“An inspiration to all hands,” said Admiral Nimitz of the battle record of USS La Vallette, DD 448, the only American destroyer both torpedoed and mined during World War II.
Captain Robert Taylor

Captain Robert Taylor by George Eisenberg, “ . . . by far the best DD captain I served under and in my mind a symbol of what a wartime DD commander should be. George’s sketch is great: cig hanging, no insignia on cap, looks like a Hollywood idea of a DD skipper.”

— Jack Fitch

Built at Federal Shipbuilding & Dry Dock Co., Kearny, NJ alongside Jenkins and commissioned at New York Navy Yard on 12 August 1942—the eighth ship of the Fletcher class commissioned—the second La Vallette was named for Rear Admiral Elie La Vallette, whose eventful 50-year naval career extended from the War of 1812 to the Civil War.

The “LaVadilly” began her career with training and escort duty in the Caribbean and Atlantic. In 1943, she was deployed to the Pacific where, off Rennell Island, she shot down three attacking planes in her first action, 29 January. The next day, she shot down six more planes while escorting heavy cruiser Chicago, but was hit by an aerial torpedo and lost 22 crewmembers; Chicago was sunk.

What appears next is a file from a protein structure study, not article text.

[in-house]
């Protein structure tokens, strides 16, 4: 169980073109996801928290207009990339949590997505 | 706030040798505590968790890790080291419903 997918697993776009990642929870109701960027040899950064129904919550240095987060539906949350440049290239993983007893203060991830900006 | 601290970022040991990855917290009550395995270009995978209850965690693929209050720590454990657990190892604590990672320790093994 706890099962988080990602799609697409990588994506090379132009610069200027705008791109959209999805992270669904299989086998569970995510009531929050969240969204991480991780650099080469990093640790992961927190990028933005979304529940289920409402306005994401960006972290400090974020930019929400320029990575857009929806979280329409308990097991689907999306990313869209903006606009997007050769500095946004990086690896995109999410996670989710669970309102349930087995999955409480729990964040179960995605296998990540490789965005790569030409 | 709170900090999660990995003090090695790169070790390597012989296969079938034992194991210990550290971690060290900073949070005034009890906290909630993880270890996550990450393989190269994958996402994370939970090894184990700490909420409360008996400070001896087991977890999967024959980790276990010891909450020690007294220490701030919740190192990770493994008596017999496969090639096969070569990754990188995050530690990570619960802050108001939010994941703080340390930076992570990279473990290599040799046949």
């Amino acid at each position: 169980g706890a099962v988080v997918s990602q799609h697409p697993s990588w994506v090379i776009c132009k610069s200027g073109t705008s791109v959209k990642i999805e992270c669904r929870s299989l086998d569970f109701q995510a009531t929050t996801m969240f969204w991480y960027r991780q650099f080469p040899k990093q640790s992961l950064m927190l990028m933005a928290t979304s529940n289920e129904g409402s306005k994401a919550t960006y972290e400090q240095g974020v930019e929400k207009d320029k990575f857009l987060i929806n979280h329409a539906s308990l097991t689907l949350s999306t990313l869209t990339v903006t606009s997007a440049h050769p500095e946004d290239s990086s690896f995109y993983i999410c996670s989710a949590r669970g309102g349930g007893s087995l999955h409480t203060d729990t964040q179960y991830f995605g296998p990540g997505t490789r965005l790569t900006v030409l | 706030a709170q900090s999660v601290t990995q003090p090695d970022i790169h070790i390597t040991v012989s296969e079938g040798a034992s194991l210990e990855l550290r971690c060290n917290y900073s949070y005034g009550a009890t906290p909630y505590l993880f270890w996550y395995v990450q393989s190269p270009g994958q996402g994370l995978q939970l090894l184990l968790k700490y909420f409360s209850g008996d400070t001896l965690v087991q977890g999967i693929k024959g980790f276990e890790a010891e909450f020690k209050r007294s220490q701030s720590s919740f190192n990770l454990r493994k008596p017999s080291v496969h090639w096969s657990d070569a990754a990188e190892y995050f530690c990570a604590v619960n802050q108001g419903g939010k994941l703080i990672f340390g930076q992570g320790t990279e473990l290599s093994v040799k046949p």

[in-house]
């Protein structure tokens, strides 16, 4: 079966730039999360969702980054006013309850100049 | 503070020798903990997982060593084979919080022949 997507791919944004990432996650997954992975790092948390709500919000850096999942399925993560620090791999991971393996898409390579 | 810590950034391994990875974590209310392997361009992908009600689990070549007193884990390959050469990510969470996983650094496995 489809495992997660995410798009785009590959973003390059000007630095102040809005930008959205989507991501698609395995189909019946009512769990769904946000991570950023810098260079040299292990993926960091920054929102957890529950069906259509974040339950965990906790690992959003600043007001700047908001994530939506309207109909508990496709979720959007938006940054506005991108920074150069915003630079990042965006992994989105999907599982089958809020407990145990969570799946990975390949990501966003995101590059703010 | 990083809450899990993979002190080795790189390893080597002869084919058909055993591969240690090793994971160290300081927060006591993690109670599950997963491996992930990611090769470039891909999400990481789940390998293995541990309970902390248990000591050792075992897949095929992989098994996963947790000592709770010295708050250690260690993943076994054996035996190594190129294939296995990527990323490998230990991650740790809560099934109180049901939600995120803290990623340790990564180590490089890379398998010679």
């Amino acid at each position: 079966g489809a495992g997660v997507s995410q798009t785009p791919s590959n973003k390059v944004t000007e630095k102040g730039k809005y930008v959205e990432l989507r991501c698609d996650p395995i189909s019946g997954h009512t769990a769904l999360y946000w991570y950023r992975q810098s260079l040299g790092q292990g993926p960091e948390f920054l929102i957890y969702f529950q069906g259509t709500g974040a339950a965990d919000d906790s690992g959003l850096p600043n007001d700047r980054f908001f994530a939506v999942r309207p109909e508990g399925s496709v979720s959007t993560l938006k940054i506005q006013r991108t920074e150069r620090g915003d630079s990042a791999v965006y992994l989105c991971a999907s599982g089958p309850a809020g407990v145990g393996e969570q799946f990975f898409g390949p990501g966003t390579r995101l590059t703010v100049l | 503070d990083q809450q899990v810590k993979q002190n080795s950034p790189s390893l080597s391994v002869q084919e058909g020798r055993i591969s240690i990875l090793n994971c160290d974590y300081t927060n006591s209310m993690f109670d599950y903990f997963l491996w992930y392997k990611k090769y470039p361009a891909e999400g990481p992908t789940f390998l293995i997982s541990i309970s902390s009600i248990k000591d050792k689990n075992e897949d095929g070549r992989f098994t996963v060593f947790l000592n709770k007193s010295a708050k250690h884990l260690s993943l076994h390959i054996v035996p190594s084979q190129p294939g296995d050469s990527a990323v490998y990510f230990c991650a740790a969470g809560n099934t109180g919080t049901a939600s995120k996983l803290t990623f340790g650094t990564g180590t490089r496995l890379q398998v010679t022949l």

Under repair on the west coast, La Vallette was absent when Destroyer Squadron 21 was formed in March, but joined the squadron on her return to the war zone in August. On October 7, 1943, after the Battle of Vella Lavella, she was ordered to torpedo the sinking Chevalier.

In early 1944, after another west coast overhaul, the squadron returned to action for the Gilbert Islands operation. At Kwajalein, the “Dilly” anchored overnight with Phelps and other ships inside the lagoon and then joined nine battleships and other ships in a bombardment that, according to Admiral Nimitz, “exceeded in duration and intensity anything previously known in warfare . . . ” She next moved north for the Marshall Islands operation, then west for the push along New Guinea’s north coast and the return to the Philippines—Leyte Gulf, Ormoc Bay, and the Luzon landings at Lingayen Gulf.

In February 1945, in Mariveles Harbor at the entrance to Manila Bay, La Vallette was again badly damaged. Operating in support of minesweepers there, she fouled a mine herself, sustaining major damage and losing six more dead and 23 wounded. While maneuvering to take her in tow, Radford also struck a mine on this occasion; fortunately, both ships were able to retire under their own power.

Made seaworthy again only at the end of April, La Vallette spent May returning to San Francisco. In an unfortunate incident at Guam, she rammed the veteran flushdecker Stringham, APD 8, but enjoyed a warm welcome at Pearl Harbor with a congratulatory message from Admiral Nimitz (see quote above). Full repairs at Hunter’s Point Navy Yard lasted into August and she ended the war at San Diego, having earned 10 battle stars.

Like her surviving squadron mates, the “Dilly” was decommissioned in 1946. Unlike them, however, she saw no further service in the US Navy. Instead, she remained in the Reserve Fleet until 1972 when she was sold to Peru, which used her for spare parts before she was broken up.